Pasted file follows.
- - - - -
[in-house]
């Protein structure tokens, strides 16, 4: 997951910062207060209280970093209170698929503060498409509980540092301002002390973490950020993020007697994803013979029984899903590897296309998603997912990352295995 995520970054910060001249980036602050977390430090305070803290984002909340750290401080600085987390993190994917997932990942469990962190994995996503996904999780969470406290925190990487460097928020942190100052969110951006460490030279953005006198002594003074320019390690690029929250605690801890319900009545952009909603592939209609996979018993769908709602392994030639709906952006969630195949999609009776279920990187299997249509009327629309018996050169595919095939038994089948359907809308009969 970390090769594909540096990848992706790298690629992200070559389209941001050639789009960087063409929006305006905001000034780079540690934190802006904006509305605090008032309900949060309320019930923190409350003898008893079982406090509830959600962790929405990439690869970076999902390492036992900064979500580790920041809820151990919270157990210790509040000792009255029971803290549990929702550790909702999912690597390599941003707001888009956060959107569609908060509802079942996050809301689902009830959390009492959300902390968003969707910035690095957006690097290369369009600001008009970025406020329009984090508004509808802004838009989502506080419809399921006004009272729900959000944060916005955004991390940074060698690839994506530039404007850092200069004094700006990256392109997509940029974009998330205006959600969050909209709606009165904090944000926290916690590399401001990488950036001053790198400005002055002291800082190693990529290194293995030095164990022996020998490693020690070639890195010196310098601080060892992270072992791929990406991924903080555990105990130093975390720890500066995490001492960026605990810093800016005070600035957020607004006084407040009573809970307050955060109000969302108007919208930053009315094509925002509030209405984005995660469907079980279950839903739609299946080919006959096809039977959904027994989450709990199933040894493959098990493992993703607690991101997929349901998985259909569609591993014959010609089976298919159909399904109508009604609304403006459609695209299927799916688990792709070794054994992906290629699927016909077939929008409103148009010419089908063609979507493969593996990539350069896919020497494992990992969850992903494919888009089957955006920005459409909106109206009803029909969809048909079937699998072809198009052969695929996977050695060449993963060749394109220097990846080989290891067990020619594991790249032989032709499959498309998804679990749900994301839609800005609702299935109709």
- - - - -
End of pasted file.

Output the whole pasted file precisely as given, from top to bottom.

[in-house]
């Protein structure tokens, strides 16, 4: 997951910062207060209280970093209170698929503060498409509980540092301002002390973490950020993020007697994803013979029984899903590897296309998603997912990352295995 995520970054910060001249980036602050977390430090305070803290984002909340750290401080600085987390993190994917997932990942469990962190994995996503996904999780969470406290925190990487460097928020942190100052969110951006460490030279953005006198002594003074320019390690690029929250605690801890319900009545952009909603592939209609996979018993769908709602392994030639709906952006969630195949999609009776279920990187299997249509009327629309018996050169595919095939038994089948359907809308009969 970390090769594909540096990848992706790298690629992200070559389209941001050639789009960087063409929006305006905001000034780079540690934190802006904006509305605090008032309900949060309320019930923190409350003898008893079982406090509830959600962790929405990439690869970076999902390492036992900064979500580790920041809820151990919270157990210790509040000792009255029971803290549990929702550790909702999912690597390599941003707001888009956060959107569609908060509802079942996050809301689902009830959390009492959300902390968003969707910035690095957006690097290369369009600001008009970025406020329009984090508004509808802004838009989502506080419809399921006004009272729900959000944060916005955004991390940074060698690839994506530039404007850092200069004094700006990256392109997509940029974009998330205006959600969050909209709606009165904090944000926290916690590399401001990488950036001053790198400005002055002291800082190693990529290194293995030095164990022996020998490693020690070639890195010196310098601080060892992270072992791929990406991924903080555990105990130093975390720890500066995490001492960026605990810093800016005070600035957020607004006084407040009573809970307050955060109000969302108007919208930053009315094509925002509030209405984005995660469907079980279950839903739609299946080919006959096809039977959904027994989450709990199933040894493959098990493992993703607690991101997929349901998985259909569609591993014959010609089976298919159909399904109508009604609304403006459609695209299927799916688990792709070794054994992906290629699927016909077939929008409103148009010419089908063609979507493969593996990539350069896919020497494992990992969850992903494919888009089957955006920005459409909106109206009803029909969809048909079937699998072809198009052969695929996977050695060449993963060749394109220097990846080989290891067990020619594991790249032989032709499959498309998804679990749900994301839609800005609702299935109709």